Fungicides, to be effective, must be properly applied. There are two important factors never to be neglected. They may be designated as timeliness and thoroughness.

Having determined on the proper kind of fungicide and the correct strength to be used in the case in hand, the question of the time of application comes up for consideration. Timeliness in making the application is the key to success in the control of diseases with fungicides. The stage of the development of the host must be the primary consideration; the tree, not the calendar, must be the guide. For example, the time to spray apple-trees to protect from scab is determined by the stage of development of the blossoms or fruit; first application, just before the blossoms open when the central blossom shows color and after the individual blossom-buds in the cluster have separated (Fig. 124). Second application, just after the petals fall (when two-thirds off) (Fig. 125), and so on. One must watch the trees closely and act promptly when they are just right for application. Seasons differ, varieties differ, and these facts must be taken into consideration. Next to the stage of the development of the host, as determining the time to spray, comes the weather. Spray just before rains, not after them. Remember that the fungus usually reaches the leaf or the fruit and produces infection during the rain, not before nor after. Get the fungicide on ahead of the rain and thus ahead of the fungus. Watch the weather maps and the developing blossoms. It will be more profitable in some cases to spray a little before the host is in just the right condition in order to get in ahead of a rain - period. Long, rainy, cloudy periods are the dangerous ones. Heavy showers followed by rapid clearing seldom afford conditions favorable to serious infection by orchard fungi.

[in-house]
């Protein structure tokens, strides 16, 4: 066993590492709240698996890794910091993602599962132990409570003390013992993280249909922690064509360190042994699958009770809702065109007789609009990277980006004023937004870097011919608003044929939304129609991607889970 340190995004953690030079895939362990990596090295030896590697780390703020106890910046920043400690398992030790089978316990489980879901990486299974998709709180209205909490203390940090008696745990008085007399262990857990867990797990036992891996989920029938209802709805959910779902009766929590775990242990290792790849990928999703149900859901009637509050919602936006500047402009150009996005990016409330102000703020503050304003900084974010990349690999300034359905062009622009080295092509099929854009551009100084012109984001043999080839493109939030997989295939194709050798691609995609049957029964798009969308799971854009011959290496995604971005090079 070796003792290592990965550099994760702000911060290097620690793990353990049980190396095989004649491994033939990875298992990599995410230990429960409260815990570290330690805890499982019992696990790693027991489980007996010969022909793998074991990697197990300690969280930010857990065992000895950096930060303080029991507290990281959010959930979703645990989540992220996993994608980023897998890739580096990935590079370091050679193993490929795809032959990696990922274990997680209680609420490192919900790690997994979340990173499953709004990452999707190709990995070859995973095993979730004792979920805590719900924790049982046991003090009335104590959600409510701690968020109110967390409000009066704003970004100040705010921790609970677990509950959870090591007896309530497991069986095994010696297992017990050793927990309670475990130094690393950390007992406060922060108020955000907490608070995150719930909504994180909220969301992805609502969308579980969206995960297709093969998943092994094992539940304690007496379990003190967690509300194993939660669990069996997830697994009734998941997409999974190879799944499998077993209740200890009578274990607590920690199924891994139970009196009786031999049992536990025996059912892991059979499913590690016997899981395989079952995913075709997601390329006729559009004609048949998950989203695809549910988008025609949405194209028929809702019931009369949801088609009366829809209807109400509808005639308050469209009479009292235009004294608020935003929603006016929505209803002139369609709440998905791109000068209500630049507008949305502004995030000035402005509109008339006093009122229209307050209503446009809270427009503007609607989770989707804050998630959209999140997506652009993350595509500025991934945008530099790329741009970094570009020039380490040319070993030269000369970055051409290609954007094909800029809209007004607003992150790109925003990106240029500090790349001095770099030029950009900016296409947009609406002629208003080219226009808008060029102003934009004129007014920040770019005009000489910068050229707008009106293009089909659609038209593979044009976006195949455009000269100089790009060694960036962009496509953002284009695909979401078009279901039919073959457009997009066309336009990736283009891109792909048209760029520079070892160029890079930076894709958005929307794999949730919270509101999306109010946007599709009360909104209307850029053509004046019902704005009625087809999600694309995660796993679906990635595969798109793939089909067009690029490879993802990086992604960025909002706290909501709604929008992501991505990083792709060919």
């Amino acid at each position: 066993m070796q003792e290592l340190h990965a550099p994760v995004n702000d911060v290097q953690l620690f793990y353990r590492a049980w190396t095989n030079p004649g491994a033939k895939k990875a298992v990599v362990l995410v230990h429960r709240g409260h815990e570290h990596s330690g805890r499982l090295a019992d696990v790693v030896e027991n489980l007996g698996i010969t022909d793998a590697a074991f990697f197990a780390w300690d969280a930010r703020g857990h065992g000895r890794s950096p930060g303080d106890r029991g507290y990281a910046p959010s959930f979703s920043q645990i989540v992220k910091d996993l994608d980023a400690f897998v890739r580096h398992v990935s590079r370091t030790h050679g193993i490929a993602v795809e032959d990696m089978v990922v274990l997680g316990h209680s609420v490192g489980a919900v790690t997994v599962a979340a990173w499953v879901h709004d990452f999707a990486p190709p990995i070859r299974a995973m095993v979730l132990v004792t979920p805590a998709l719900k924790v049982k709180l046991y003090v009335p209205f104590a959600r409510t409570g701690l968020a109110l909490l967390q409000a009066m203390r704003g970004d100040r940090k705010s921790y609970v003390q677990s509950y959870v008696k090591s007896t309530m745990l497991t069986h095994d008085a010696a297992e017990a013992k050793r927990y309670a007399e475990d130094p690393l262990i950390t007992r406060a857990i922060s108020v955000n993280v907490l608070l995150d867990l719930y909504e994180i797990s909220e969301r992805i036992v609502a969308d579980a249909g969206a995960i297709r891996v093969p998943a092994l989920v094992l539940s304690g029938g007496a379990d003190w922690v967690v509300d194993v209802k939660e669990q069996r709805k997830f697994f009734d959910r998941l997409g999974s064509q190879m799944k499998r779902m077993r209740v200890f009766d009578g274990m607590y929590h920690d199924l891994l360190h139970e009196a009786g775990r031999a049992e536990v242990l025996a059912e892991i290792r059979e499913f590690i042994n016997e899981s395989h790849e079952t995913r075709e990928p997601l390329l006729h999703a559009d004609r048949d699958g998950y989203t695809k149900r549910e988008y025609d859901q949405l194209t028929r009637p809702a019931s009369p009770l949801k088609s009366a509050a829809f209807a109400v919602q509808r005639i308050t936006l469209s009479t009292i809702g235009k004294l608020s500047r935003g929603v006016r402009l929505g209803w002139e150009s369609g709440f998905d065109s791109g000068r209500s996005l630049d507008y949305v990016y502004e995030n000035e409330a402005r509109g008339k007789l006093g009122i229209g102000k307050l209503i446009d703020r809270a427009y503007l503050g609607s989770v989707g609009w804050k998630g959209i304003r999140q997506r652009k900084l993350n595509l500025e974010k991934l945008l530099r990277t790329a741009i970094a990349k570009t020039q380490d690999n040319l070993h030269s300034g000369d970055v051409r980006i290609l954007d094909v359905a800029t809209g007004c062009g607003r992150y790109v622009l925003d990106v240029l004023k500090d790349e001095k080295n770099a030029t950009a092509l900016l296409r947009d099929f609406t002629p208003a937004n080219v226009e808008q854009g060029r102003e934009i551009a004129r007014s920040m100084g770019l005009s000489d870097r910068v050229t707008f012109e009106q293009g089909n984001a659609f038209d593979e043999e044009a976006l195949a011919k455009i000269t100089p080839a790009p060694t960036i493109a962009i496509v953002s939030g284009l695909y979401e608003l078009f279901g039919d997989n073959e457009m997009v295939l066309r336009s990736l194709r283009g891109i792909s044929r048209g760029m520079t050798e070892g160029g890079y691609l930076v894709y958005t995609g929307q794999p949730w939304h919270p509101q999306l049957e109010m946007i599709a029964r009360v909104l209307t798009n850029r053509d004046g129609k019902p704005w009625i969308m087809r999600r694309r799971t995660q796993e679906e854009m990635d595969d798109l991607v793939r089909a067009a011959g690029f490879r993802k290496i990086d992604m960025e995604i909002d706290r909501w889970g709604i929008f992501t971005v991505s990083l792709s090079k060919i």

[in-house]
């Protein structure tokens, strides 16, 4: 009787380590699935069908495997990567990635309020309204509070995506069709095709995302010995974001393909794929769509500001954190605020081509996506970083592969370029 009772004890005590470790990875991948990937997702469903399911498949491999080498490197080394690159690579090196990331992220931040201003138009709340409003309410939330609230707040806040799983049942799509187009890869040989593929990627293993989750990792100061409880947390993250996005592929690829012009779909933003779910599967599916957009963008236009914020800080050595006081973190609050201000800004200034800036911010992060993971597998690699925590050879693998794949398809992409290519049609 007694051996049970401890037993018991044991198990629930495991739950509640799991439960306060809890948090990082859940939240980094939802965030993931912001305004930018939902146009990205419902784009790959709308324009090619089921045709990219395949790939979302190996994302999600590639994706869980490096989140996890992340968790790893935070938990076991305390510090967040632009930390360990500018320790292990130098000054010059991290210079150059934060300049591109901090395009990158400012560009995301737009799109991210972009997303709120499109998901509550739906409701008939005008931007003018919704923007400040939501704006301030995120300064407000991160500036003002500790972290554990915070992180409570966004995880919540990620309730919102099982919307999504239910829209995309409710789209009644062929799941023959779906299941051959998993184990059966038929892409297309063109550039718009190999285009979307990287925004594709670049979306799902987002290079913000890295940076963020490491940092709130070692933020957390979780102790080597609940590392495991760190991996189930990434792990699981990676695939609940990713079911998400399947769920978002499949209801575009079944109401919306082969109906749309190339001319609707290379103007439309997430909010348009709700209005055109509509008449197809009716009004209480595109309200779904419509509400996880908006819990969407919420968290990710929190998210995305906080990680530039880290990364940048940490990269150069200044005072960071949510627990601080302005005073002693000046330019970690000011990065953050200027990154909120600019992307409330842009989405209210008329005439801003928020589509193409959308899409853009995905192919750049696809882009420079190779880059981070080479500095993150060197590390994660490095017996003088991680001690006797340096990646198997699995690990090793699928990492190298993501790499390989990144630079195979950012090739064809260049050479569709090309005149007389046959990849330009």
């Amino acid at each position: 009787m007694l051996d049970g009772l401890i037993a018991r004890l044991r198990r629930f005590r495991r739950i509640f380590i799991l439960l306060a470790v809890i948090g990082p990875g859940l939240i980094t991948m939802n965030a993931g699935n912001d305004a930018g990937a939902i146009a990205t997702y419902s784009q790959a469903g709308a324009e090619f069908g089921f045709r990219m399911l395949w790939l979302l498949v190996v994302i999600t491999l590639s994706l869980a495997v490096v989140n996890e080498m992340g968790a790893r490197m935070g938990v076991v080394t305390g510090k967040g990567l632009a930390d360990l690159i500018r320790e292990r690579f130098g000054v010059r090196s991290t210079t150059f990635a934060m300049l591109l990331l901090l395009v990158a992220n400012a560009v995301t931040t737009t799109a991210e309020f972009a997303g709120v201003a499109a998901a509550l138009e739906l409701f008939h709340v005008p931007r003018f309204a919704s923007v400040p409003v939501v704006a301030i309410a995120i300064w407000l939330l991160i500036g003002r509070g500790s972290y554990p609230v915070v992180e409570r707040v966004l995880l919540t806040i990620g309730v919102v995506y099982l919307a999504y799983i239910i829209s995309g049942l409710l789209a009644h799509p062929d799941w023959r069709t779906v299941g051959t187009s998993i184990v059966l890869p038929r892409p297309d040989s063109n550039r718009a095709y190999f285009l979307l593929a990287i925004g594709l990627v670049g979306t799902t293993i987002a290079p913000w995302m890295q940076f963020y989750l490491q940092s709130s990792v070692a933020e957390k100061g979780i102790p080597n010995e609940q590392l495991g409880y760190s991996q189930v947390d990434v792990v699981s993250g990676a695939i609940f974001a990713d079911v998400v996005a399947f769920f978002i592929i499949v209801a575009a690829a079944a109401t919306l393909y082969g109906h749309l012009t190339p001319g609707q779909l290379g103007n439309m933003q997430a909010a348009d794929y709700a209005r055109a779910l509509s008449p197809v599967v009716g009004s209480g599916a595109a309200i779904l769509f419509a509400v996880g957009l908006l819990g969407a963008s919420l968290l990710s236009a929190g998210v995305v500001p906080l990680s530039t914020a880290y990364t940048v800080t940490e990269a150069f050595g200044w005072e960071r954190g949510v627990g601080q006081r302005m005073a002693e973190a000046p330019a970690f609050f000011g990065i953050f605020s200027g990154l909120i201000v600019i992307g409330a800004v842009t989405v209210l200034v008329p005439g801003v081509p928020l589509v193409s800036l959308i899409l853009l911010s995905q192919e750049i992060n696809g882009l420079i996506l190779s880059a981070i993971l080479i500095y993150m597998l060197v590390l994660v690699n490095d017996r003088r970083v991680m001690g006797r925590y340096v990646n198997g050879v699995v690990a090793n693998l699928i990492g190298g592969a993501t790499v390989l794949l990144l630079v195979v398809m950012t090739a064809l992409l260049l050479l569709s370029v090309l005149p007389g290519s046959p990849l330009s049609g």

The period for effective applications of fungicides, in practically all cases, is a brief one; at most a few days, more often only a day or two. This means that equipment, labor and materials necessary to cover the trees in a short time must be provided. The continuous running of one sprayer in a large orchard throughout the season is largely a loss of time and money. Fungicides to be effective must be applied at just the right time.

Thoroughness is second only to timeliness as a factor in determining the success of spraying or dusting operations. Since fungicides are applied to protect, every part of the susceptible surface must be covered. In spraying this cannot be done rapidly. Dusting can be done in much less time. Spraying will be much more thorough if done against, rather than with, the wind. Use a nozzle set at an angle of 60° on a ten-to fourteen-foot pole with a pressure of 175-200 pounds behind it. The spray should be fine and the nozzle should be moved along carefully and intelligently over every limb and branch. Where trees are fifteen feet or more in height, spraying should be done from a tower, and where the trees are very large, a man on the ground with a trailer will be necessary to cover the low - hanging limbs and lower inner branches. In spraying against the wind hold the nozzle at such a distance from the limb to be sprayed that the spray will come just where the wind breaks the force of the spray. Where spraying is done with the wind a second application after the wind changes is necessary. This is usually too late to be effective and requires double the time and material. Dusting is done with the wind, but here the light particles floating slowly through the branches settle and coat every part. Dusting is to be done at the same times that spraying should be done. However, since it can be done much more rapidly, the grower may often be able to make a timely application of dust which would not be possible with spray.

Fig. 125.   Apple blossoms in proper stage for the first application of a fungicide.

Fig. 125. - Apple blossoms in proper stage for the first application of a fungicide.

Fig. 126.   Apple blossoms in proper stage for the second application of a fungicide.

Fig. 126. - Apple blossoms in proper stage for the second application of a fungicide.

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